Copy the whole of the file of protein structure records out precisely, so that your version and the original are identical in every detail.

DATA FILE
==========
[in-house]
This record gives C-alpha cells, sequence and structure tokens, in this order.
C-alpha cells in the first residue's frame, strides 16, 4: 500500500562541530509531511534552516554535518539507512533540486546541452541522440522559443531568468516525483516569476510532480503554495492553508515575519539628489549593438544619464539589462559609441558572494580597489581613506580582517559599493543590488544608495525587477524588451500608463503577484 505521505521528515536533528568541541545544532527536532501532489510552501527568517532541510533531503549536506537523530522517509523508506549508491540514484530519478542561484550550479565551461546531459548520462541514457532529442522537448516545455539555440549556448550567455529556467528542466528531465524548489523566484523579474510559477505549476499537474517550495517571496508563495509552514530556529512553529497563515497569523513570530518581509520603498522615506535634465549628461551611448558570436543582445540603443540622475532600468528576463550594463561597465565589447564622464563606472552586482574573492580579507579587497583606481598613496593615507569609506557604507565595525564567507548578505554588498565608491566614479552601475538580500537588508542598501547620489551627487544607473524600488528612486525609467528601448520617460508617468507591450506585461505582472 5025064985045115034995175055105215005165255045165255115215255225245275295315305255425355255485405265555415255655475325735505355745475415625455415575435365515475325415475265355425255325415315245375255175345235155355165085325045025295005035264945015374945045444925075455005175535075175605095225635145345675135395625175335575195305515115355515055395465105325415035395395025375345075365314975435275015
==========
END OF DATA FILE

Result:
[in-house]
This record gives C-alpha cells, sequence and structure tokens, in this order.
C-alpha cells in the first residue's frame, strides 16, 4: 500500500562541530509531511534552516554535518539507512533540486546541452541522440522559443531568468516525483516569476510532480503554495492553508515575519539628489549593438544619464539589462559609441558572494580597489581613506580582517559599493543590488544608495525587477524588451500608463503577484 505521505521528515536533528568541541545544532527536532501532489510552501527568517532541510533531503549536506537523530522517509523508506549508491540514484530519478542561484550550479565551461546531459548520462541514457532529442522537448516545455539555440549556448550567455529556467528542466528531465524548489523566484523579474510559477505549476499537474517550495517571496508563495509552514530556529512553529497563515497569523513570530518581509520603498522615506535634465549628461551611448558570436543582445540603443540622475532600468528576463550594463561597465565589447564622464563606472552586482574573492580579507579587497583606481598613496593615507569609506557604507565595525564567507548578505554588498565608491566614479552601475538580500537588508542598501547620489551627487544607473524600488528612486525609467528601448520617460508617468507591450506585461505582472 5025064985045115034995175055105215005165255045165255115215255225245275295315305255425355255485405265555415255655475325735505355745475415625455415575435365515475325415475265355425255325415315245375255175345235155355165085325045025295005035264945015374945045444925075455005175535075175605095225635145345675135395625175335575195305515115355515055395465105325415035395395025375345075365314975435275015